Miss. Governor Plans to Sign Bill to Protect Women’s Sports From Transgender ‘Females’ (Biological Males)

By Quinn Weimer | March 5, 2021 | 2:55pm EST
Transgender athletes. (Screenshot: Pink News)
Transgender athletes. (Screenshot: Pink News)

Warning: One of the photos in this story shows nudity in relation to transgender surgery.

(CNS News) – The Mississippi House voted (81-28) on March 3 to ban transgender “females” (biological males) from competing in real women’s sports in the state’s public schools and universities.

The legislation, the Mississippi Fairness Act, was passed by the state Senate in February and now goes to Gov. Tate Reeves (R), who has said he will sign the bill into law. 

“I will sign our bill to protect young girls from being forced to compete with biological males for athletic opportunities,” tweeted Gov. Reeves on Mar. 4.

“It’s crazy we have to address it, but the Biden E.O. forced the issue,” said Reeves. “Adults? That’s on them. But the push for kids to adopt transgenderism is just wrong.”

A summary of the legislation states that it will require any public school, public institution of higher learning or institution of higher learning that is a member of the NCAA, NAIA, MHSAA or NJCCA to designate its athletic teams or sports according to biological sex” and to “provide protection for any school or institution of higher education that maintains separate athletic teams or sports for students of the female sex.”

Transgender female (biological male) cyclist Rachel McKinnon, center.  (Getty Images)
Transgender female (biological male) cyclist Rachel McKinnon, center. (Getty Images)

Explaining the science behind the body composition or males and females, the legislation states, among other things, 

 “There are '[i]nherent differences' between men and women,’ and that these differences ‘remain cause for celebration, but not for denigration of the members of either sex or for artificial constraints on an individual's opportunity.’  United States v. Virginia, 518 U.S. 515, 533 (1996).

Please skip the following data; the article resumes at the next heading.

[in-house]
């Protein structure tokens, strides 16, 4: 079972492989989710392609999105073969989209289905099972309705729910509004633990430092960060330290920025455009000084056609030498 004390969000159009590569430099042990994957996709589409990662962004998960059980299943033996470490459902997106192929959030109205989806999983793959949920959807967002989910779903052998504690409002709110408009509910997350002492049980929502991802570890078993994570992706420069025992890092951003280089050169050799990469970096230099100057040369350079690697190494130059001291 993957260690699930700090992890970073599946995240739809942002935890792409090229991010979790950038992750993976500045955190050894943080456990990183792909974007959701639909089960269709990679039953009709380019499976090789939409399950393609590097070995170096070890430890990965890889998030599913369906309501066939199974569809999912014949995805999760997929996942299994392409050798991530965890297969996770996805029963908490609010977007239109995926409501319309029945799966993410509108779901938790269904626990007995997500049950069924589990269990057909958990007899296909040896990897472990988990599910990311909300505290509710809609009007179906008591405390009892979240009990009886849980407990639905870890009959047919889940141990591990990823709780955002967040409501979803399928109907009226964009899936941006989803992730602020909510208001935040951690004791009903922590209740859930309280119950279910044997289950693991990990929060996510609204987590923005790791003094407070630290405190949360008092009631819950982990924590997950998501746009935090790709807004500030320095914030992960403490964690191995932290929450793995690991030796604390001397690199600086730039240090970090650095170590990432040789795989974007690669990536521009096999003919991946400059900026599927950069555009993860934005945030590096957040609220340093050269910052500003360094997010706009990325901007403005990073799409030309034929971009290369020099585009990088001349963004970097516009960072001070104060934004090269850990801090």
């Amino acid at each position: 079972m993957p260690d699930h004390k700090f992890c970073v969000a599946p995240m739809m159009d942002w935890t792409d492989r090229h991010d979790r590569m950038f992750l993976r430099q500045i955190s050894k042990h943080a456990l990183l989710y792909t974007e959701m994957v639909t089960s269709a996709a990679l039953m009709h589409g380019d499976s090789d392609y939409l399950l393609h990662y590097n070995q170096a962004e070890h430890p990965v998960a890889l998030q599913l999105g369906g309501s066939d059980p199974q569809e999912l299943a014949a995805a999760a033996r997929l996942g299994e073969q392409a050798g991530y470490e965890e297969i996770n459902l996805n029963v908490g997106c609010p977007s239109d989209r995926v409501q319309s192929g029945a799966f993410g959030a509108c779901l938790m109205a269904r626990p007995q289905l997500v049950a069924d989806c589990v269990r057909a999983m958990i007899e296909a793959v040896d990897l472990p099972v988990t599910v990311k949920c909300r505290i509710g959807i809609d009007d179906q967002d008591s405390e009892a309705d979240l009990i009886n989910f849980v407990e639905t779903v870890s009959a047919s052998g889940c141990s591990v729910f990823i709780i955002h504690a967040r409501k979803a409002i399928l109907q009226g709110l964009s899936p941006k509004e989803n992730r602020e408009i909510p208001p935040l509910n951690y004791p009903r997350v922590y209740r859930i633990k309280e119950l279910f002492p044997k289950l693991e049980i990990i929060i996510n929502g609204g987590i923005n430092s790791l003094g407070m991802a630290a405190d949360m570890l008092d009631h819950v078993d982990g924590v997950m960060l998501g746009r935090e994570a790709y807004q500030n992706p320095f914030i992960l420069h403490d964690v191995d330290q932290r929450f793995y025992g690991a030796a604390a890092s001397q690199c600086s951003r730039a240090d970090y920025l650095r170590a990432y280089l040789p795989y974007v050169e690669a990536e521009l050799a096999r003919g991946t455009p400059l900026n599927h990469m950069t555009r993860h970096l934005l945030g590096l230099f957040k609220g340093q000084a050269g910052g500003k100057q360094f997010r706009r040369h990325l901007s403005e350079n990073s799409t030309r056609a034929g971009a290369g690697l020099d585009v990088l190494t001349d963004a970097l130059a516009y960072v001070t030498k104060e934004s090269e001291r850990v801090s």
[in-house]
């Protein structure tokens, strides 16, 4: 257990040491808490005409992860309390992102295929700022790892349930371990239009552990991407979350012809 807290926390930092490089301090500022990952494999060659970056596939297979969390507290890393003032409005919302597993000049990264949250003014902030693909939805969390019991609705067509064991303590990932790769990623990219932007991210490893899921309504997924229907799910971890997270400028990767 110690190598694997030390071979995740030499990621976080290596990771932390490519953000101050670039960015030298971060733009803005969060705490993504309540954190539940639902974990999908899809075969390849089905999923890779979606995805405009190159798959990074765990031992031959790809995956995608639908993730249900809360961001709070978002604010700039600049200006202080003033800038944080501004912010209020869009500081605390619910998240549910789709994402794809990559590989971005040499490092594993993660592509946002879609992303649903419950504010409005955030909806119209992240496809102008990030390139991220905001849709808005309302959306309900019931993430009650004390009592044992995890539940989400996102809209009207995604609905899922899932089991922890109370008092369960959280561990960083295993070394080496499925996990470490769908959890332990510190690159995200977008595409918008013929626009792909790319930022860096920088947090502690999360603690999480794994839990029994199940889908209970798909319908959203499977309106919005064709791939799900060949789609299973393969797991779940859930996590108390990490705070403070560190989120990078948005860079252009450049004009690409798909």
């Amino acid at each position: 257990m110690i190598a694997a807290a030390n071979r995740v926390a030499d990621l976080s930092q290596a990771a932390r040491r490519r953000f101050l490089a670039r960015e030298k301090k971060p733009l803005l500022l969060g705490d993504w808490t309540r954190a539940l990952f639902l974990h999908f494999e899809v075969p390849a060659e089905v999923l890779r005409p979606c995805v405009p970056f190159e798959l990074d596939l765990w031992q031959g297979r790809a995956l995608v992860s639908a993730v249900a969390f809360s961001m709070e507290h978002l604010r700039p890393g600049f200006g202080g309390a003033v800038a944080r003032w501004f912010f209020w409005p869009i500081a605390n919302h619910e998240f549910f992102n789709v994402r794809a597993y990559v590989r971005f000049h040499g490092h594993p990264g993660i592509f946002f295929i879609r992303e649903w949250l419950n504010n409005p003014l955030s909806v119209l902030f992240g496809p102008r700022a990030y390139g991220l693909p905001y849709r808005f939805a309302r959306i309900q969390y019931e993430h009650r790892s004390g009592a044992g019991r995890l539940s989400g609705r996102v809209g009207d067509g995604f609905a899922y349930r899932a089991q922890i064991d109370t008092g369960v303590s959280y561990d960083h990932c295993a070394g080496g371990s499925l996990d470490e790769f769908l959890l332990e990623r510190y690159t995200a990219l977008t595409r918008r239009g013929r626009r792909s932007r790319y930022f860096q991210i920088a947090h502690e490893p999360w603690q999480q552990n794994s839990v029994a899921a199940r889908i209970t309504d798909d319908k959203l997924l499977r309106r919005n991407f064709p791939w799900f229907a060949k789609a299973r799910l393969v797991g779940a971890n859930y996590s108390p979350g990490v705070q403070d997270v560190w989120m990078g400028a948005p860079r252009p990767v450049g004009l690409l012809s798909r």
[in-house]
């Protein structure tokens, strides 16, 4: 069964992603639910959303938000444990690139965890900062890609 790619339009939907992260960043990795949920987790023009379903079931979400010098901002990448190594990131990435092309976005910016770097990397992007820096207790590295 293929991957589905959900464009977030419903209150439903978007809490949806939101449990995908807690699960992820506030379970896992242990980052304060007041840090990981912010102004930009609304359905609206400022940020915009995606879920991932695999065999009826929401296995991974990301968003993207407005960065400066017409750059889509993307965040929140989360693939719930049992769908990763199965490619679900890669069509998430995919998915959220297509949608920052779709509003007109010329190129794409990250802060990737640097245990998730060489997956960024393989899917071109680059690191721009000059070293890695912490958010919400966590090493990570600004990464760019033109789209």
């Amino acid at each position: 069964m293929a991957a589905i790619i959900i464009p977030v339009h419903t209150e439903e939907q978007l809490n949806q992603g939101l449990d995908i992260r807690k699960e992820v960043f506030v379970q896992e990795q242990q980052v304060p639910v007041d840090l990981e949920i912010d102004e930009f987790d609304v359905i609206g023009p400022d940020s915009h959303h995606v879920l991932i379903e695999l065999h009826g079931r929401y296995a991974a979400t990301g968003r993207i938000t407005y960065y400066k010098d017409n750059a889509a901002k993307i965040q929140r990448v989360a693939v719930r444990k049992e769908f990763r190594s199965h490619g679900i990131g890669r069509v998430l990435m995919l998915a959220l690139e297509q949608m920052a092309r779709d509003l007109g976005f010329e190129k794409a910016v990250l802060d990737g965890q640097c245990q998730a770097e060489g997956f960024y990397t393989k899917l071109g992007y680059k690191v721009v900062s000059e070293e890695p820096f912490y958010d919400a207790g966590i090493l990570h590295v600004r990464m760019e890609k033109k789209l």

(b) These ‘inherent differences’ range from chromosomal and hormonal differences to physiological differences.

          (c)  Men generally have denser, stronger bones, tendons, and ligaments and larger hearts, greater lung volume per body mass, a higher red blood cell count, and higher hemoglobin.

U.S. gymnast Gabby Douglas, a real, biologically female athlete. (Getty Images)
U.S. gymnast Gabby Douglas, a real, biologically female athlete. (Getty Images)

          (d)  Men also have higher natural levels of testosterone, which affects traits such as hemoglobin levels, body fat content, the storage and use of carbohydrates, and the development of Type 2 muscle fibers, all of which result in men being able to generate higher speed and power during physical activity.

          (e)  The biological differences between females and males, especially as it relates to natural levels of testosterone, explain the male and female secondary sex characteristics which develop during puberty and have lifelong effects, including those most important for success in sport:  categorically different strength, speed and endurance.”

Left wing organizations, such as the America Civil Liberties Union (ACLU), described the bill as “anti-trans,” and said that state filing this type of legislation  are “attacking trans youth.”

Transgender females are biological males who take hormones to make themselves more feminine and who, at some point, may undergo sex-change surgery to install fake breasts and crate an artificial vagina. Transgender males are biological females who take hormones to become more masculine and who may have their breasts removed by surgery and have their vaginas modified to create an artificial penis (phalloplasty).

A transgender "male" (biological female), who has had her breasts removed to try to look like a male.  (Screenshot)
A transgender "male" (biological female), who has had her breasts removed to try to look like a male. (Screenshot)

Regardless of these treatments and procedures, the genetic identity of transgenders can never change. Females have XX chromosomes and males have XY chromosomes. In addition, real females have a cervix and a uterus -- trangender “females” do not have a cervix or a uterus.

However, some scientists are exploring the procedure of uterus transplants into biological males.

 
 

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